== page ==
587,000 Americans with Bladder Cancer: 7 Risk Factors

In 2013, there were an estimated 587,426 people living with bladder cancer in the United States. That’s more than the number of people residing in Albuquerque, N.M. Each year in the United States, about 54,000 men and 17,000 women get bladder cancer, and about 11,000 men and 4,500 women die from the disease.

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The National Cancer Institue (NCI) provided the following insights about Bladder Cancer. Although urinary bladder cancer incidence rates are much higher in whites than in African Americans, mortality (death) rates are only slightly higher, due in large part to the later stage at diagnosis among African Americans.  Incidence and mortality rates have changed very little for most racial and ethnic groups over the past 20 years, with the exception of African Americans, for whom mortality has been decreasing. Overall, men are about four times more likely than women to be diagnosed with bladder cancer. Since 2001, mortality rates have been stable in men and slowly declining in women.

What Is the Bladder?

The bladder (sometimes called the urinary bladder) is a balloon-shaped organ in your lower abdomen, near the pelvis. It stores urine from the kidneys until it is passed out of the body.

Risk Factors for Bladder Cancer?

Smoking is the most important risk factor for bladder cancer. Other risk factors include—

  1. Having a family history of bladder cancer.
  2. Having certain gene mutations (unusual changes made when your body’s cells are dividing).
    587,000 Americans with Bladder Cancer: 7 Risk Factors

    Smoking is the most important risk factor for bladder cancer.

  3. Being exposed to too much of certain workplace chemicals used in processing paint, dye, metal, and petroleum products.
  4. Taking some kinds of chemotherapy drugs.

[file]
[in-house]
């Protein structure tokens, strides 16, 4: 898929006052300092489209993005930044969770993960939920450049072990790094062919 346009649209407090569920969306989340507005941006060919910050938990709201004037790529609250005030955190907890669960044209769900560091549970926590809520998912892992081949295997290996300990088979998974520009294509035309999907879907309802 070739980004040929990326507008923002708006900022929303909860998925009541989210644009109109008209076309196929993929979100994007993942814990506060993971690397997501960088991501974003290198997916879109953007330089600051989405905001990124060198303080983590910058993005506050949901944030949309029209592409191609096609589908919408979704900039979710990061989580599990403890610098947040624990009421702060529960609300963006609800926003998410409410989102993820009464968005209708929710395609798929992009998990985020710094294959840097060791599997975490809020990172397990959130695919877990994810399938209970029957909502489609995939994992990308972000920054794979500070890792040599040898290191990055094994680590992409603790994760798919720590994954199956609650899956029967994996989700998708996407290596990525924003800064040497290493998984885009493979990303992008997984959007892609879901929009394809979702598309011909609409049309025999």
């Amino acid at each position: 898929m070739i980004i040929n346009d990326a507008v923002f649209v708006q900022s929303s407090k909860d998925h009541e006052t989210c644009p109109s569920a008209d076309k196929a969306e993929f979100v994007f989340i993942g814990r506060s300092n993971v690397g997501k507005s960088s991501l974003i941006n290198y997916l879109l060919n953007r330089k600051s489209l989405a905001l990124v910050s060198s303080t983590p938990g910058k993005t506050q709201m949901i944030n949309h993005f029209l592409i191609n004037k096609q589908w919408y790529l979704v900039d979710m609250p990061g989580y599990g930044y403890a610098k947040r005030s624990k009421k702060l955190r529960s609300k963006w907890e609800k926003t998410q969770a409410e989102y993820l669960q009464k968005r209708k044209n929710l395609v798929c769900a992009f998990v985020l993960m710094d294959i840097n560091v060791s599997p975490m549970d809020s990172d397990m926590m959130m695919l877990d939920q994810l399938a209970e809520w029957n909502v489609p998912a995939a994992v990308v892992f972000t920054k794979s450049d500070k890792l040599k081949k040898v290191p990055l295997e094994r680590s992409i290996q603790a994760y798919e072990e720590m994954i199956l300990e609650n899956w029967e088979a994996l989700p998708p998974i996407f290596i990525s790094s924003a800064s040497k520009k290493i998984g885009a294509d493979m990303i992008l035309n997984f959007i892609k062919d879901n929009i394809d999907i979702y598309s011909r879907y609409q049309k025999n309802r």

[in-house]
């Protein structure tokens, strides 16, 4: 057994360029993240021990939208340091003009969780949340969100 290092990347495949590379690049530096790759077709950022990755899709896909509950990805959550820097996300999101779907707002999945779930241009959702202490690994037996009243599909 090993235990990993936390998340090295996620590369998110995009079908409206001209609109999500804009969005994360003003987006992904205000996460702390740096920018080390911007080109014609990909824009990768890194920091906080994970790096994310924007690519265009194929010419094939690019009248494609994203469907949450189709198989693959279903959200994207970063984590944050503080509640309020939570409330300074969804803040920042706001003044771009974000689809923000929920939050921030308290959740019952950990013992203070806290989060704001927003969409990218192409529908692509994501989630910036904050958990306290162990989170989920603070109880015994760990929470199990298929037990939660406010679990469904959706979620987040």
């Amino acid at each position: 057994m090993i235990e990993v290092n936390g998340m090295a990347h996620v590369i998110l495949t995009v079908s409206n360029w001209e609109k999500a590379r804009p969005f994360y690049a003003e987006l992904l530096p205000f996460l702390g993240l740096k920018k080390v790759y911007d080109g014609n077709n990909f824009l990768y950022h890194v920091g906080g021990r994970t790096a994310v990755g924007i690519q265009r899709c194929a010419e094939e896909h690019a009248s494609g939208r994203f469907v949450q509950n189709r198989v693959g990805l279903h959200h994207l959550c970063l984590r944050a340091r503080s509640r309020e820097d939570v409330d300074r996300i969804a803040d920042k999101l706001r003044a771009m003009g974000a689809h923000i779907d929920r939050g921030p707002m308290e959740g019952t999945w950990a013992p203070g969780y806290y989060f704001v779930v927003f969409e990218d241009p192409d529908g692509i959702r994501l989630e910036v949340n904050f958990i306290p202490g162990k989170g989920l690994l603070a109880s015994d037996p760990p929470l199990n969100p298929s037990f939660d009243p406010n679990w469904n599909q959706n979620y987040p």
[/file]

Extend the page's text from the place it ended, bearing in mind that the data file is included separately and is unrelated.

5. Drinking well water contaminated with arsenic.
  6. Taking the Chinese herb Aristolochia fangchi.
  7. Having chronic urinary tract infections (including those caused by Schistosoma haematobium).

To lower the risk of bladder cancer, don’t smoke (and if you do, quit) and be especially careful around certain kinds of chemicals.  Arsenic, Benzene,  Wood Dust and Asbestos are examples of chemicals that could increase your risk of bladder cancer.  Additional exposures may include substances such as the chemicals in tobacco smoke, or radiation, such as ultraviolet rays from the sun.

What Are the Symptoms of Bladder Cancer?

  1. Blood in the urine. This is the most common symptom.
  2. Having to urinate often.
  3. Pain while urinating.
  4. Back pain.
  5. Pelvic pain.

These symptoms can also come from other conditions. If you have any of them, talk to your doctor, which is the only way to find out what may be causing them.


In the United States in 2013 (the most recent year for which numbers are available) from the National Cancer Institute

  • 70,951 people (53,921 men and 17,030 women) got bladder cancer.*
    587,000 Americans with Bladder Cancer: 7 Risk Factors

    Having a family history of bladder cancer is a risk factor.

  • 15,757 people (11,294 men and 4,463 women) died from bladder cancer.*
  • Men were about four times as likely as women to get bladder cancer, and white people had higher rates of bladder cancer than people of other races and ethnicities.
  • Among men, white men had the highest rates of getting bladder cancer (37.0 per 100,000 men), followed by black men (19.4), Hispanic† men (18.8), Asian/Pacific Islander men (14.7), and American Indian/Alaska Native men (14.4).
  • Among women, white women had the highest rates of getting bladder cancer (9.0 per 100,000 women), followed by black women (6.5), Hispanicwomen (5.2), American Indian/Alaska Native women (4.4), and Asian/Pacific Islander women (3.6).

Many Black Americans feel that they are talked down to by the doctor and that the whole experience is stressful. This reinforces the idea that African Americans believe they are always under attack from law enforcement and some media outlets. Local and state governments allocate few resources to improve their neighborhoods. Jay Harold has a post “Talking to Doctor Presents Challenges for African Americans” that describes some of the obstacles to good healthcare Black Americans face.

Click this link to get free Health and Wealth information to improve your life.  Enjoyed this post? Share it and read more here.  Questions?  “Ask the Pharmacist a Question!”  Jay Harold is always looking out for your health and wealth.


  1. http://seer.cancer.gov/statfacts/html/urinb.html
  2. http://www.infoplease.com/ipa/a0763098.html
  3. http://www.cdc.gov/cancer/bladder/index.htm
  4. https://www.cancer.gov/research/progress/snapshots/bladder
  5. https://www.cancer.gov/about-cancer/causes-prevention/risk/substances
  6. http://www.cdc.gov/cancer/bladder/index.htm

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